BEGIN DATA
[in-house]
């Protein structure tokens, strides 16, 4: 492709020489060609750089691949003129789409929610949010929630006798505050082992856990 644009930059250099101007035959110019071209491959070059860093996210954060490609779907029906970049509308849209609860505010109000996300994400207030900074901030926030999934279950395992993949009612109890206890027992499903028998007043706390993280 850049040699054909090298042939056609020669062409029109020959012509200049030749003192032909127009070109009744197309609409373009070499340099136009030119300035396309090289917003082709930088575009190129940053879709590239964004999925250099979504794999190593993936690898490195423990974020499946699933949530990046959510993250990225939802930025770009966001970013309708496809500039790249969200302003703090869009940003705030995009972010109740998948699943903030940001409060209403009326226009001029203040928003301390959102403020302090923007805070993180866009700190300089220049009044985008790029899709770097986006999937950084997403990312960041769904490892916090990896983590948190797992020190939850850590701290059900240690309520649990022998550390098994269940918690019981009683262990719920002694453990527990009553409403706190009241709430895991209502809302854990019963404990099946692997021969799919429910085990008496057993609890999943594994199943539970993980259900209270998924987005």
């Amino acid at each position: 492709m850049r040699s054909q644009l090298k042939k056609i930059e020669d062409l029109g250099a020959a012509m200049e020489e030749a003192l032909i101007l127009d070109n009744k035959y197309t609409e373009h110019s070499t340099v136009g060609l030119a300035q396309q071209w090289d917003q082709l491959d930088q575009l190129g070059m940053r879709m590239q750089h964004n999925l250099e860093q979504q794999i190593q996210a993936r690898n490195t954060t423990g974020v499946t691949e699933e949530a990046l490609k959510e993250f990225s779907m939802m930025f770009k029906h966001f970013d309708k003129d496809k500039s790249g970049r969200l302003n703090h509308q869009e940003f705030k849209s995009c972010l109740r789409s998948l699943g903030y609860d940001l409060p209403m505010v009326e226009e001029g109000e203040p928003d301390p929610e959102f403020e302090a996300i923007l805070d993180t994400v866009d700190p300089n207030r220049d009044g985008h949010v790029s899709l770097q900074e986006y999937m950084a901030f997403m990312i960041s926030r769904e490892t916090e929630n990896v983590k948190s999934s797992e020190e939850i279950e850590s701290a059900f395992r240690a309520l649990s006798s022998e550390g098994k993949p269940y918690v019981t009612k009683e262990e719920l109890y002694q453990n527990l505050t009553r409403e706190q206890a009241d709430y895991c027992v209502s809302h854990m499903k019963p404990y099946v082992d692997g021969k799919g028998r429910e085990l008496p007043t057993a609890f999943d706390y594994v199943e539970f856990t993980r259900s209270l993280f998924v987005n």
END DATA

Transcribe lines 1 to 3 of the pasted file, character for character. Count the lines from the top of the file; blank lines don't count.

[in-house]
């Protein structure tokens, strides 16, 4: 492709020489060609750089691949003129789409929610949010929630006798505050082992856990 644009930059250099101007035959110019071209491959070059860093996210954060490609779907029906970049509308849209609860505010109000996300994400207030900074901030926030999934279950395992993949009612109890206890027992499903028998007043706390993280 850049040699054909090298042939056609020669062409029109020959012509200049030749003192032909127009070109009744197309609409373009070499340099136009030119300035396309090289917003082709930088575009190129940053879709590239964004999925250099979504794999190593993936690898490195423990974020499946699933949530990046959510993250990225939802930025770009966001970013309708496809500039790249969200302003703090869009940003705030995009972010109740998948699943903030940001409060209403009326226009001029203040928003301390959102403020302090923007805070993180866009700190300089220049009044985008790029899709770097986006999937950084997403990312960041769904490892916090990896983590948190797992020190939850850590701290059900240690309520649990022998550390098994269940918690019981009683262990719920002694453990527990009553409403706190009241709430895991209502809302854990019963404990099946692997021969799919429910085990008496057993609890999943594994199943539970993980259900209270998924987005």
């Amino acid at each position: 492709m850049r040699s054909q644009l090298k042939k056609i930059e020669d062409l029109g250099a020959a012509m200049e020489e030749a003192l032909i101007l127009d070109n009744k035959y197309t609409e373009h110019s070499t340099v136009g060609l030119a300035q396309q071209w090289d917003q082709l491959d930088q575009l190129g070059m940053r879709m590239q750089h964004n999925l250099e860093q979504q794999i190593q996210a993936r690898n490195t954060t423990g974020v499946t691949e699933e949530a990046l490609k959510e993250f990225s779907m939802m930025f770009k029906h966001f970013d309708k003129d496809k500039s790249g970049r969200l302003n703090h509308q869009e940003f705030k849209s995009c972010l109740r789409s998948l699943g903030y609860d940001l409060p209403m505010v009326e226009e001029g109000e203040p928003d301390p929610e959102f403020e302090a996300i923007l805070d993180t994400v866009d700190p300089n207030r220049d009044g985008h949010v790029s899709l770097q900074e986006y999937m950084a901030f997403m990312i960041s926030r769904e490892t916090e929630n990896v983590k948190s999934s797992e020190e939850i279950e850590s701290a059900f395992r240690a309520l649990s006798s022998e550390g098994k993949p269940y918690v019981t009612k009683e262990e719920l109890y002694q453990n527990l505050t009553r409403e706190q206890a009241d709430y895991c027992v209502s809302h854990m499903k019963p404990y099946v082992d692997g021969k799919g028998r429910e085990l008496p007043t057993a609890f999943d706390y594994v199943e539970f856990t993980r259900s209270l993280f998924v987005n």